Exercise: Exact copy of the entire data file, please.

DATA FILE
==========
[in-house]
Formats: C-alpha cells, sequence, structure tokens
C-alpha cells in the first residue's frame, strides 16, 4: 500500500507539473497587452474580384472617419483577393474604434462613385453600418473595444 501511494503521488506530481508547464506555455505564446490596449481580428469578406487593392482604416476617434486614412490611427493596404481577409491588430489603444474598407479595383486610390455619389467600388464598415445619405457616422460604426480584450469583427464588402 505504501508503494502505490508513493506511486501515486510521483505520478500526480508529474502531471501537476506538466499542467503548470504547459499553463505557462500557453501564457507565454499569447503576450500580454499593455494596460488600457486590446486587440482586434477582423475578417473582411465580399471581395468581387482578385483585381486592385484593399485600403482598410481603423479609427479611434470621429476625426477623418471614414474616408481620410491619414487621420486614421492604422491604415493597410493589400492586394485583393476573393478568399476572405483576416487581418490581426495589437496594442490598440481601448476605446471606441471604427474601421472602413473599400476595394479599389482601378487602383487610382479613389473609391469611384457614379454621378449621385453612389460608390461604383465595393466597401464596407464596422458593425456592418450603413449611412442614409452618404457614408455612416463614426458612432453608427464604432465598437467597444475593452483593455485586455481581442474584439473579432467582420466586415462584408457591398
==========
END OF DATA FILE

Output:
[in-house]
Formats: C-alpha cells, sequence, structure tokens
C-alpha cells in the first residue's frame, strides 16, 4: 500500500507539473497587452474580384472617419483577393474604434462613385453600418473595444 501511494503521488506530481508547464506555455505564446490596449481580428469578406487593392482604416476617434486614412490611427493596404481577409491588430489603444474598407479595383486610390455619389467600388464598415445619405457616422460604426480584450469583427464588402 505504501508503494502505490508513493506511486501515486510521483505520478500526480508529474502531471501537476506538466499542467503548470504547459499553463505557462500557453501564457507565454499569447503576450500580454499593455494596460488600457486590446486587440482586434477582423475578417473582411465580399471581395468581387482578385483585381486592385484593399485600403482598410481603423479609427479611434470621429476625426477623418471614414474616408481620410491619414487621420486614421492604422491604415493597410493589400492586394485583393476573393478568399476572405483576416487581418490581426495589437496594442490598440481601448476605446471606441471604427474601421472602413473599400476595394479599389482601378487602383487610382479613389473609391469611384457614379454621378449621385453612389460608390461604383465595393466597401464596407464596422458593425456592418450603413449611412442614409452618404457614408455612416463614426458612432453608427464604432465598437467597444475593452483593455485586455481581442474584439473579432467582420466586415462584408457591398